The Guinness Enterprise Centre (GEC) in the Liberties area of Dublin is to play host to a new healthtech cluster as part of a collaboration with St James's Hospital.
The St James's Hospital Innovation Centre at GEC will be focused on medical devices and digital health. The idea is to support start-ups that are developing solutions that could be trialled at the nearby hospital.
GEC, which operates as a not-for-profit organisation, provides office space for start-ups and companies that are scaling up. It is already home to a number of highly regarded companies in the healthtech space, including Wellola, Selio Medical and Food Marble.
"We see the innovation centre as something that has the potential to grow significantly over time," Michael Culligan, director of GEC, said.
The centre, located on Taylor’s Lane near the Guinness Storehouse, has just formally reopened after a major €10 million expansion that involved adding two additional floors. A €1 million phase two investment has now been announced with GEC experiencing strong demand, in part due to changed working patterns linked to the Covid crisis.
The new expansion provides the centre with capacity for 150 start-ups. It also has space for a further 220 co-working companies. It has already received commitments for 80 per cent of available space from companies and expects to reach full capacity by early 2022.
GEC offers private, shared and co-working office space, meeting rooms and conference facilities for start-ups and scaling companies. In addition to hosting many companies on a full-time basis, it has also partnered with more than 40 regional hubs to provide firms from outside Dublin with temporary desk space when in the capital.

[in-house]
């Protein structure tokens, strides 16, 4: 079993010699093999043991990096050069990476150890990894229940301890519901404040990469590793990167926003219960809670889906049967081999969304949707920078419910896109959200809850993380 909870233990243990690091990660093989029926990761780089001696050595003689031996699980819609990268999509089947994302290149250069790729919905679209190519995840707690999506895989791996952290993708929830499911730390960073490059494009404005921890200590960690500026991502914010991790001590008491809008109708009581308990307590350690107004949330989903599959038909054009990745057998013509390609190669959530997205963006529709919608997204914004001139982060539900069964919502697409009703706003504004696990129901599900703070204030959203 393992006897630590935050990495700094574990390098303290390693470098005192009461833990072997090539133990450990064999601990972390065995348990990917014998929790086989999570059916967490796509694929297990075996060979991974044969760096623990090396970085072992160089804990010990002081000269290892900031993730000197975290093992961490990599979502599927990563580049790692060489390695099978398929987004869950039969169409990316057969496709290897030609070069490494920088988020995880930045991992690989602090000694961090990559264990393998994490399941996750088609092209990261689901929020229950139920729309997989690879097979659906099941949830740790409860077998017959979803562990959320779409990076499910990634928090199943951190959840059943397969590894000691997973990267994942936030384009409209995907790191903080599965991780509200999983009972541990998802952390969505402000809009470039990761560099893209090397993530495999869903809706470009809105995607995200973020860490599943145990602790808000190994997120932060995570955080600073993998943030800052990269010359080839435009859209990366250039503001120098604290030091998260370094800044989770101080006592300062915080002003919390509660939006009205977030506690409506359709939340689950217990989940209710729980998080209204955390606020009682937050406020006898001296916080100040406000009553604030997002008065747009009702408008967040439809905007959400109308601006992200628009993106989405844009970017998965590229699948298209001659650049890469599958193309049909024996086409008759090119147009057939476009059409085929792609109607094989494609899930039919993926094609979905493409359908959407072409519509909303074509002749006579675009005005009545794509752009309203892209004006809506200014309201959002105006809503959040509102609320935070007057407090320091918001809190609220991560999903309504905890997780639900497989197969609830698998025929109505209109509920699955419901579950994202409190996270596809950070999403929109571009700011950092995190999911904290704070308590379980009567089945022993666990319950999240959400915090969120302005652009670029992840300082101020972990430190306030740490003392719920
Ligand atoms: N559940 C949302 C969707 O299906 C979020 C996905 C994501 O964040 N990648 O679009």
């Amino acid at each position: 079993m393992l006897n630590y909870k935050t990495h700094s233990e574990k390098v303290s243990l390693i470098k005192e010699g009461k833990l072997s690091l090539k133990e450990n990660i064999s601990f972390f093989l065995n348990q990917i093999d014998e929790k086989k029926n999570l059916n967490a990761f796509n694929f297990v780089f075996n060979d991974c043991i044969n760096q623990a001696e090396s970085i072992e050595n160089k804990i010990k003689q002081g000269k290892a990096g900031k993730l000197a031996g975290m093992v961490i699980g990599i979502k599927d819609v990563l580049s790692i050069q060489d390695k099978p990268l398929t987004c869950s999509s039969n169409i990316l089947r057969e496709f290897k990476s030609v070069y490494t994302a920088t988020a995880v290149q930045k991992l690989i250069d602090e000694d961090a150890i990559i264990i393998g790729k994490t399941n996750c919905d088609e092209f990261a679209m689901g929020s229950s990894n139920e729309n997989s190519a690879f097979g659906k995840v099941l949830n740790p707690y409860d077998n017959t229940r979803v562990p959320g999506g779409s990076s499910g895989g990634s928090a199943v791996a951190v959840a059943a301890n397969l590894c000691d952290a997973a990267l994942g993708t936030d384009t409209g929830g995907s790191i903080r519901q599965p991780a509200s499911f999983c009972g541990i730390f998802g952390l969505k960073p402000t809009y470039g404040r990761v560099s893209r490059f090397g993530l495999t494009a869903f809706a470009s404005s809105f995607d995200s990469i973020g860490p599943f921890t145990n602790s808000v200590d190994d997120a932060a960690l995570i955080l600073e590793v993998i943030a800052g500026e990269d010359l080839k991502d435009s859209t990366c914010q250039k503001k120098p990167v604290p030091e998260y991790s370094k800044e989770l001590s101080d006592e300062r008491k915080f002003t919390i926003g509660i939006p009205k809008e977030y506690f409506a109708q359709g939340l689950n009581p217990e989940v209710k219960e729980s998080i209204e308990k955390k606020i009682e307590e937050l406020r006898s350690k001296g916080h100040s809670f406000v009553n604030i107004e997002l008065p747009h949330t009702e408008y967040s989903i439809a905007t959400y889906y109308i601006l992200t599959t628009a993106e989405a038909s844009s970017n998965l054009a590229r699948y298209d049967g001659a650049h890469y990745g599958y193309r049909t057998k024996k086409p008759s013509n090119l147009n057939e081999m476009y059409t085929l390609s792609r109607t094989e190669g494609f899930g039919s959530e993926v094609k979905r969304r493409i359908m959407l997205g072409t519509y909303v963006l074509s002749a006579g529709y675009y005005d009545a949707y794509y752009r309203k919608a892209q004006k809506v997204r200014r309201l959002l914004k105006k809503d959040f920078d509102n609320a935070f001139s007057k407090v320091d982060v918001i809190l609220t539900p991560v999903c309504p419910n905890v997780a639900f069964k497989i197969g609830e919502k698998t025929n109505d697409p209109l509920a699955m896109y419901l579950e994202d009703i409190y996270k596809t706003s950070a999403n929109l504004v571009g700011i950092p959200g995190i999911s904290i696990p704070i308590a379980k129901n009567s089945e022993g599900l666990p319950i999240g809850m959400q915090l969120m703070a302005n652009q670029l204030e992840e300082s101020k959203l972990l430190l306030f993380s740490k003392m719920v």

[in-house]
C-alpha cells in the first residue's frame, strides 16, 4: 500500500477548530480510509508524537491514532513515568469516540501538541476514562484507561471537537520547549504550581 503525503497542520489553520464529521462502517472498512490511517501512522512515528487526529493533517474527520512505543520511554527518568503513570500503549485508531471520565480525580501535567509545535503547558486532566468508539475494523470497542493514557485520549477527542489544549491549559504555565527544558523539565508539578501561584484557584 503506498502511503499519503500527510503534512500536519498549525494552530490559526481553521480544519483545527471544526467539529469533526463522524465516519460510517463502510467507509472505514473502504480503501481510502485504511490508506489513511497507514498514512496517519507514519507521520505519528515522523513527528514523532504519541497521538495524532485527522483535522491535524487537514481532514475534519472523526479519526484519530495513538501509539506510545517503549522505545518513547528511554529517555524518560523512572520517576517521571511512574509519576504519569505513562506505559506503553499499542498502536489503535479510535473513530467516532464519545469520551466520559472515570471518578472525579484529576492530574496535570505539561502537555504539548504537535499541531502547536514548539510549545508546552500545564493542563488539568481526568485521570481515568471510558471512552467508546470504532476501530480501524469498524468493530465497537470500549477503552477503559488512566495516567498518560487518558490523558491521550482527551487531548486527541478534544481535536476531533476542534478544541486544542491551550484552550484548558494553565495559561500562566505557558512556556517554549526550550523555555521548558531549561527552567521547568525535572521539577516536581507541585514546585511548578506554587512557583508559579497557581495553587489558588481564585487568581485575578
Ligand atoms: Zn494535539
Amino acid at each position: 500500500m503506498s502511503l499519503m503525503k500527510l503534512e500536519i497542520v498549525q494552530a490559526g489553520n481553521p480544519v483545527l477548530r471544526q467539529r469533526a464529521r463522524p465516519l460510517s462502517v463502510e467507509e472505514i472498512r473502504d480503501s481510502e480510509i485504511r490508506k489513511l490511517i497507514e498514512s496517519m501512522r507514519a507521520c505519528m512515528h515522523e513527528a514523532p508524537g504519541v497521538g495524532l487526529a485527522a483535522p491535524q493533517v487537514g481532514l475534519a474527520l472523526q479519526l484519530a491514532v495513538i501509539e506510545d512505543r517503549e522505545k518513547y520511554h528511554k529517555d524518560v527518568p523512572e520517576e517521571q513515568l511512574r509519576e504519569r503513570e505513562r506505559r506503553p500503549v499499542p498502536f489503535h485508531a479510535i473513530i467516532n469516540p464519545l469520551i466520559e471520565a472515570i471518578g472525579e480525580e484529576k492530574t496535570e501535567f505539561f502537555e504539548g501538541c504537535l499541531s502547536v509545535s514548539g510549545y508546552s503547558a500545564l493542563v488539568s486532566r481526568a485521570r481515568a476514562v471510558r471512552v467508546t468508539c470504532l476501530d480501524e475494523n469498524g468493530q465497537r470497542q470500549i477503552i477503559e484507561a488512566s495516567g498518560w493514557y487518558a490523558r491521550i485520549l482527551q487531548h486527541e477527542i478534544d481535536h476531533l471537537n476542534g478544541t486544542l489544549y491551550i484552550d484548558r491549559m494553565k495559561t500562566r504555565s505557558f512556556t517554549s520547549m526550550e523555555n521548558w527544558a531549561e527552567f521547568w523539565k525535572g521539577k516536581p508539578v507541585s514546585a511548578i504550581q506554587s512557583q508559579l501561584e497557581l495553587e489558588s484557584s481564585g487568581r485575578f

Among the other companies based at the centre are Black Shamrock, Volograms and Benetel.
Mr Culligan said GEC was focused on becoming a "global entrepreneurial superhub" to mirror similar endeavours such as Station F in Paris and 1871 in Chicago.
"Our vision is to be one of a small number of interconnected global hubs that can help companies grow beyond Ireland."
He said that while it had taken a financial hit during the Covid crisis, GEC had managed to retain almost all of its existing clients.
“It is exciting times ahead for us. We see huge opportunities to help support companies to grow and for GEC to be recognised globally,” said Mr Culligan.
Funding for the recent expansion came via a long-term loan from GEC; the Ireland Strategic Investment Fund (ISIF); the Department of Enterprise, Trade and Employment's Regional Enterprise Development Fund administered by Enterprise Ireland; Dublin City Council; Diageo; and Dublin BIC.